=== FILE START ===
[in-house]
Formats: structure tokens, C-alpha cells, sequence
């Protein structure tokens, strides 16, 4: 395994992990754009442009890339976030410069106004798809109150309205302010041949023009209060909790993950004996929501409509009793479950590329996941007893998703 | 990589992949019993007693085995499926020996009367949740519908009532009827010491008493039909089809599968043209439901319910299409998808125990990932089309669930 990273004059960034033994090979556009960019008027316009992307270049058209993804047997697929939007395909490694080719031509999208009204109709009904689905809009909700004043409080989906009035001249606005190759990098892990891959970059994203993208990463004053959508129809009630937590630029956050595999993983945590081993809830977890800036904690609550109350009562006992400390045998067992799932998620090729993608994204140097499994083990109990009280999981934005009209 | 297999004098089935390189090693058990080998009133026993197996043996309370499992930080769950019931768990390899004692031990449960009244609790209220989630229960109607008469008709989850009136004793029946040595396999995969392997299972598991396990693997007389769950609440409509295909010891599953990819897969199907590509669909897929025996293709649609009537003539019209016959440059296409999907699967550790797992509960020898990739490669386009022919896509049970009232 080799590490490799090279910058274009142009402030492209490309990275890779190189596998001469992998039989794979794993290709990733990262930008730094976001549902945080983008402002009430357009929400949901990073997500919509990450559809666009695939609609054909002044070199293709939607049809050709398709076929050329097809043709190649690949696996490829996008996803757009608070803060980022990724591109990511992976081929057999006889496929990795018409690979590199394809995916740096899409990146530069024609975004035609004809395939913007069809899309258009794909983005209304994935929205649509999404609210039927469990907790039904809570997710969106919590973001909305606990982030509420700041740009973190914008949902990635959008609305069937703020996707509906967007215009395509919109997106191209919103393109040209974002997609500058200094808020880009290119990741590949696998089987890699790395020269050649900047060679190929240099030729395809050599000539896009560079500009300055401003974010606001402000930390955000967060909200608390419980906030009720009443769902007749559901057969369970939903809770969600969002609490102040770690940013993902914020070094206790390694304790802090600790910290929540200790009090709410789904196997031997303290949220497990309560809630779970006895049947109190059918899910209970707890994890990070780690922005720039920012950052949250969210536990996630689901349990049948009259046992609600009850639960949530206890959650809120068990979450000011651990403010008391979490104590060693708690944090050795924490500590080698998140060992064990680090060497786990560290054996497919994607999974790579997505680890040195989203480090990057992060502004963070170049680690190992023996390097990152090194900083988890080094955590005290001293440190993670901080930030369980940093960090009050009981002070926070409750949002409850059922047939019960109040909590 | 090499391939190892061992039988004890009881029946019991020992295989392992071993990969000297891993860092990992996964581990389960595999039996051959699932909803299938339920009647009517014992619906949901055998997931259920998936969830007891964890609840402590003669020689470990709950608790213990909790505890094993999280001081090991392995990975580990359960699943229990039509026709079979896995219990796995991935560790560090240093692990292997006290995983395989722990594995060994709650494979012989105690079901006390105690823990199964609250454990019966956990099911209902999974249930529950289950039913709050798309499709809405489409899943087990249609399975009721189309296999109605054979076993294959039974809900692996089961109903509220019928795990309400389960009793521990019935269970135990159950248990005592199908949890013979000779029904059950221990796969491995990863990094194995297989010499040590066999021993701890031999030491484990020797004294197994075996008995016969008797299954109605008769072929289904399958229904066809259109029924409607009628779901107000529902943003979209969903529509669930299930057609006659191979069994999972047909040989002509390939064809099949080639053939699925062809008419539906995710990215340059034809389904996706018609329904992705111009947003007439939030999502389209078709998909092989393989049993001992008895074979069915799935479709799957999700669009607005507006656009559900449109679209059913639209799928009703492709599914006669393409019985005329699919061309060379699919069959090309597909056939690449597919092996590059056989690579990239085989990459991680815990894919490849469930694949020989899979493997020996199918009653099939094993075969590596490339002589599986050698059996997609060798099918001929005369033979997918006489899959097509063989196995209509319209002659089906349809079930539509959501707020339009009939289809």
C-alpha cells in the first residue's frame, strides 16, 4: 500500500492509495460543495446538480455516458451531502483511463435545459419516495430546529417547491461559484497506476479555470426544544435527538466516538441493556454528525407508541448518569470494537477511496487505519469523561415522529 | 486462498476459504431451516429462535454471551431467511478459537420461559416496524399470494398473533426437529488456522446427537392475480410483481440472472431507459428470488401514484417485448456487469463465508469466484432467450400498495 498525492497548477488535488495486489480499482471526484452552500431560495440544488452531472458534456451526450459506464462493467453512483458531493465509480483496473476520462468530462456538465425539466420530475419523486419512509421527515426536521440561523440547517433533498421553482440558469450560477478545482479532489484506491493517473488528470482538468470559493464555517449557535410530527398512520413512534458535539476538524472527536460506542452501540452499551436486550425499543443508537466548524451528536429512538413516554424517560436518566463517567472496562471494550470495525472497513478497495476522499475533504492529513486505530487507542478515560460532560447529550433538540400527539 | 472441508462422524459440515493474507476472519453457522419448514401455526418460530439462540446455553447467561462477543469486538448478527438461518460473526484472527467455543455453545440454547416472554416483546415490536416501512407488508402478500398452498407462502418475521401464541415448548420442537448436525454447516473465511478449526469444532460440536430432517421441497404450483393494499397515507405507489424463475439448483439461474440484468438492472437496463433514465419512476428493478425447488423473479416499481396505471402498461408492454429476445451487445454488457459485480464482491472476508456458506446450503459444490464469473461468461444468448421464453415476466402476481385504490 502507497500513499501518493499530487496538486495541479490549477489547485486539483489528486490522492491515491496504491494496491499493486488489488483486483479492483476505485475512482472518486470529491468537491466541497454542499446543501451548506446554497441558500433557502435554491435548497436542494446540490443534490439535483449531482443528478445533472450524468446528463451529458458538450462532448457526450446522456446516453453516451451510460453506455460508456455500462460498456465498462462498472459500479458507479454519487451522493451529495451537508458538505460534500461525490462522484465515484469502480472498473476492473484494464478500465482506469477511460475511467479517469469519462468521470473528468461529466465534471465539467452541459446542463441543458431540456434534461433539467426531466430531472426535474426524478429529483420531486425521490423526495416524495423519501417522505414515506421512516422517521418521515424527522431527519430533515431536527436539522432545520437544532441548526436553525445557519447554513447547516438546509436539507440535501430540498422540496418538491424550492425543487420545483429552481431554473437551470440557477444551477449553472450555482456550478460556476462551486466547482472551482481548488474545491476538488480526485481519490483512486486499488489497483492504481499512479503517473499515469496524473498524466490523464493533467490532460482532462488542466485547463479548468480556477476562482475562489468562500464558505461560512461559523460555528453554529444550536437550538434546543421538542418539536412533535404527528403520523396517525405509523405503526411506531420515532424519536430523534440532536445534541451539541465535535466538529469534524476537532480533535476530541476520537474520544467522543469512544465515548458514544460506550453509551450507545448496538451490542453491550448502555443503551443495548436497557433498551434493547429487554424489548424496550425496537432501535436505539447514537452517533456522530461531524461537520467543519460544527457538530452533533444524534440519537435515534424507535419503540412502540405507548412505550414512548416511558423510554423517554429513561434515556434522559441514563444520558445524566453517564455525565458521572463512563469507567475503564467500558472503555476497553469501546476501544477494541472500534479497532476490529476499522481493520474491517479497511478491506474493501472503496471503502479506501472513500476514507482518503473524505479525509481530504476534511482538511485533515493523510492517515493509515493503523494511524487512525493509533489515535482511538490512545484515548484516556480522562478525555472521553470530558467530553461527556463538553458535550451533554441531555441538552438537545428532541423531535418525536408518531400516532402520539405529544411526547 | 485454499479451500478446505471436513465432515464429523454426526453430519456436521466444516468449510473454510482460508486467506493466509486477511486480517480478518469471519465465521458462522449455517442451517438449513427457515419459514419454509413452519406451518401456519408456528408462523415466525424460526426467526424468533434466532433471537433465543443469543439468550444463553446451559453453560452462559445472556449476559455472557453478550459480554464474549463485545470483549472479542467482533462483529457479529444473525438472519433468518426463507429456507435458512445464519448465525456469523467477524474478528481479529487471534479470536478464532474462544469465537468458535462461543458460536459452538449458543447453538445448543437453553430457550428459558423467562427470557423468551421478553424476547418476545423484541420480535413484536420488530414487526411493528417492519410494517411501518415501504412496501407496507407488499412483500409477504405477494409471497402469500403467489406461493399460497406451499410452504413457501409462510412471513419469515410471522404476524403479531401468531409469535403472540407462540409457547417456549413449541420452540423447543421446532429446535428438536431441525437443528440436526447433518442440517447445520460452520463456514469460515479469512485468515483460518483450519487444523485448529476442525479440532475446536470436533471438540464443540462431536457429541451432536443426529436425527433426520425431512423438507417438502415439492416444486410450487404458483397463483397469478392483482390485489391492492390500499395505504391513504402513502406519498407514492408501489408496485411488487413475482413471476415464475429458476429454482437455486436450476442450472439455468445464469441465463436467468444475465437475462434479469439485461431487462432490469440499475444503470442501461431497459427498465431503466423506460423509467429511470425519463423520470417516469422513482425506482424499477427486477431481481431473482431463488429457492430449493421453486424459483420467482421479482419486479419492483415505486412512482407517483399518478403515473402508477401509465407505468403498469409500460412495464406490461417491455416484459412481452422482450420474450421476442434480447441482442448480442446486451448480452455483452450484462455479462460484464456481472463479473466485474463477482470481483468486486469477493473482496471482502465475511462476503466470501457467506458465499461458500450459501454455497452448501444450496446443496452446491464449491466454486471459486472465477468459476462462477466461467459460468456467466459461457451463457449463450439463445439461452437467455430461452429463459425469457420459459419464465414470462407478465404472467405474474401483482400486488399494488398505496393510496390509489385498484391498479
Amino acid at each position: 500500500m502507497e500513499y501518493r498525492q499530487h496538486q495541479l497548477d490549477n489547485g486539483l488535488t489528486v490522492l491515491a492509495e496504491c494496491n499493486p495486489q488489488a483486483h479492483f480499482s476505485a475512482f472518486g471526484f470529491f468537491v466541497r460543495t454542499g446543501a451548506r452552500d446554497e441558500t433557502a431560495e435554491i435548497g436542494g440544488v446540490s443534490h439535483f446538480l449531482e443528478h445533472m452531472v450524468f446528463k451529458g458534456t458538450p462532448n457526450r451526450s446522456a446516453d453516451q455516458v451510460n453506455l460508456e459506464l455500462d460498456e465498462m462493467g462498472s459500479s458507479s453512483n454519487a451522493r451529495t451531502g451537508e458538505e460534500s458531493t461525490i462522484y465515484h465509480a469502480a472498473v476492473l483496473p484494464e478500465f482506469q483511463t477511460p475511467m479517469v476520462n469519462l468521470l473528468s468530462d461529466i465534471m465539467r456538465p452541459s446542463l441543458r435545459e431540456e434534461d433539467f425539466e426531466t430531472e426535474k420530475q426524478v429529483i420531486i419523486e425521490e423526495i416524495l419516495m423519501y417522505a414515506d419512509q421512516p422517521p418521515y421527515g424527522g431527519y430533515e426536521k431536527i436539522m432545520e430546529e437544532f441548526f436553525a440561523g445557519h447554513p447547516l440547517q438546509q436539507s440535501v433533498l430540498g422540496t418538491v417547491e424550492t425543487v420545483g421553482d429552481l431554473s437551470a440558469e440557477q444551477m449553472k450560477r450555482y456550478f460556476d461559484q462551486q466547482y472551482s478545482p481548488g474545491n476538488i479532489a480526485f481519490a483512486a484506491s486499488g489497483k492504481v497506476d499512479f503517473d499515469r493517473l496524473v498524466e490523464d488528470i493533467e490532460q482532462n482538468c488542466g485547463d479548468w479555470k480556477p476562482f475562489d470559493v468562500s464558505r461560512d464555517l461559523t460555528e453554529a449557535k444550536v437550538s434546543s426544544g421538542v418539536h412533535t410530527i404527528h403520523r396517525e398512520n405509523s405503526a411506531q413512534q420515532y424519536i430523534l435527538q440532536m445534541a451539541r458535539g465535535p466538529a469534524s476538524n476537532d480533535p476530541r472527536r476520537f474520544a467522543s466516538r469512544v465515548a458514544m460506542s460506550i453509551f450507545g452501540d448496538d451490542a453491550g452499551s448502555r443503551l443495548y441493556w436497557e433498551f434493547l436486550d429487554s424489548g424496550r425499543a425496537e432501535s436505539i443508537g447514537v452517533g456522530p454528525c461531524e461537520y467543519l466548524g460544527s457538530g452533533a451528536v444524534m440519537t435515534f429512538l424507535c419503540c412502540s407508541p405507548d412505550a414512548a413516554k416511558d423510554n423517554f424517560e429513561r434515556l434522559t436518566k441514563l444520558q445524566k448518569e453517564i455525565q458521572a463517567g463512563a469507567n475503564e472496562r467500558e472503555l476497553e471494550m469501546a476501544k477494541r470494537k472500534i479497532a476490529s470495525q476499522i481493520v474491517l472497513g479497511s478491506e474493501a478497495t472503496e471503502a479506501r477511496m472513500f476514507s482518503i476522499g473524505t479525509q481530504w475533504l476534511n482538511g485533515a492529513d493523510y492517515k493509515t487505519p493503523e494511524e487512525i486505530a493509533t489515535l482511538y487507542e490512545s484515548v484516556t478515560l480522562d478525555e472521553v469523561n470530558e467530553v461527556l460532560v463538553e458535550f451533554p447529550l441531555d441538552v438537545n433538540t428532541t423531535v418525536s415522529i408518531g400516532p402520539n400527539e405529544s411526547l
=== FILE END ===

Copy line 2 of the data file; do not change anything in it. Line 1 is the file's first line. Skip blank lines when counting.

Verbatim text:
Formats: structure tokens, C-alpha cells, sequence